Sure some will cite old river boat captains recall of lake water raising and lowering the river levels at Mannum by a metre, or comparing the system to some part of human anatomy.
These are beliefs held in good faith by many, but do not stand up to rational scrutiny.
We are always going to be in a situation where the system is compromised.
We are forced to make choices. Some times “Sophie-like” choices. There will be times when we lose something grand to save something grander.
If a position was taken to build a Lock at Wellington we would need to back it up with some modelling of all the options related to the removal of the barrages.
This modelling would include the effects of the restoration of the tidal estuarine flows on the sand build ups created by the barrages.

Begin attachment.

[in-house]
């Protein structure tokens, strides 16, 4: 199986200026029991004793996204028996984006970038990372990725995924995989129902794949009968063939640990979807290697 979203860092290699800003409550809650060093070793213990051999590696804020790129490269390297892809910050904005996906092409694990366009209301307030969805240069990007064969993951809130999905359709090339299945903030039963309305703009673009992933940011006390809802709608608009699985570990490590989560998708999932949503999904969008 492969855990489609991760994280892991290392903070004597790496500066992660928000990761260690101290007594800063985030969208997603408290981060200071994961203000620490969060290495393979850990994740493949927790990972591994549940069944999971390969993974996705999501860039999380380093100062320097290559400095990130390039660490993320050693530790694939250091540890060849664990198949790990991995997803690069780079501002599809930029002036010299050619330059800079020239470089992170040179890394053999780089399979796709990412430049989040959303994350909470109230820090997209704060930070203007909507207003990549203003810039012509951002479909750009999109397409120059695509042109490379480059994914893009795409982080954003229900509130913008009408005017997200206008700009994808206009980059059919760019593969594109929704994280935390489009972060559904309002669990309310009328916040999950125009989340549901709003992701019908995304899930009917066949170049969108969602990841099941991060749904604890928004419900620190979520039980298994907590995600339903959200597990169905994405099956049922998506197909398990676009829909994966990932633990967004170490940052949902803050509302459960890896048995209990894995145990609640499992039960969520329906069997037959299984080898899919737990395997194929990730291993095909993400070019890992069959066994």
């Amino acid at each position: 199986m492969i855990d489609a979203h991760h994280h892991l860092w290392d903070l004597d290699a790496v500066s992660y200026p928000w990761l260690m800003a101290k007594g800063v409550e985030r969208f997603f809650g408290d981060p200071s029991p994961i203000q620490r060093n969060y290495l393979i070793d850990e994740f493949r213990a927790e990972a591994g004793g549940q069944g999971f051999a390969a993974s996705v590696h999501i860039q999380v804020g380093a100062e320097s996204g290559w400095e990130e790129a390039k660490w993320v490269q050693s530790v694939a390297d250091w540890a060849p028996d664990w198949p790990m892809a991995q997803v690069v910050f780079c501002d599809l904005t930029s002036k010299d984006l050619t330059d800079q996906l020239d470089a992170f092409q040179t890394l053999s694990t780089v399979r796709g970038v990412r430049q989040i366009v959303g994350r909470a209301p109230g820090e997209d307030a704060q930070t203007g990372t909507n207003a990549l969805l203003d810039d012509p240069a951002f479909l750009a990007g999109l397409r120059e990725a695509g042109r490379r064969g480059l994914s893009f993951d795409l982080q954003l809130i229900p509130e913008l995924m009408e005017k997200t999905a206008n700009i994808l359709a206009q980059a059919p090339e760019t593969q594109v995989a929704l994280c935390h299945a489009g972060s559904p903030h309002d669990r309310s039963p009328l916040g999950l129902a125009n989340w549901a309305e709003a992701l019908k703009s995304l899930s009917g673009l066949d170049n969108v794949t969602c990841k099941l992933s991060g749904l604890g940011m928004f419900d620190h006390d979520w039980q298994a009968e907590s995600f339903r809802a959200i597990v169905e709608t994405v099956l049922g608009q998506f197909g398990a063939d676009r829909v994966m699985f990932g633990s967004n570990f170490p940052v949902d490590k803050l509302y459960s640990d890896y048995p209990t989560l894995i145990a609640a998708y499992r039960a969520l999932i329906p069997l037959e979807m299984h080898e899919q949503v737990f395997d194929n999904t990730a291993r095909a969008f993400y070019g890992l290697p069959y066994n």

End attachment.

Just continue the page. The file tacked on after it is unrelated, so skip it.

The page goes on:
The effects of open tidal flows on the Murray Mouth.
The Venturi’s and eddies that tidal flows and environmental flows would have on the Coorong, Lake Albert, and the waters around Hindmarsh Island, and Lake Alexandrina.
The modelling would then create an ability to assess the ecological changes that would result.
What creatures and what industries would thrive in the estuarine environment? And which would suffer? Where would the balance of nature sit?
This only needs to be modelling, as actions would be dependent on results, and Sir Thomas Playford’s “art of the possible”.
No modelling has been done, the CSIRO doc, “Construction of a weir at Wellington, with and without the barrages”. It is not hydraulic modelling, just some basic economic data related to the value of the water saved, evaporation etc. The “Twin Lake” proposal was on the basis on evaporation variations also.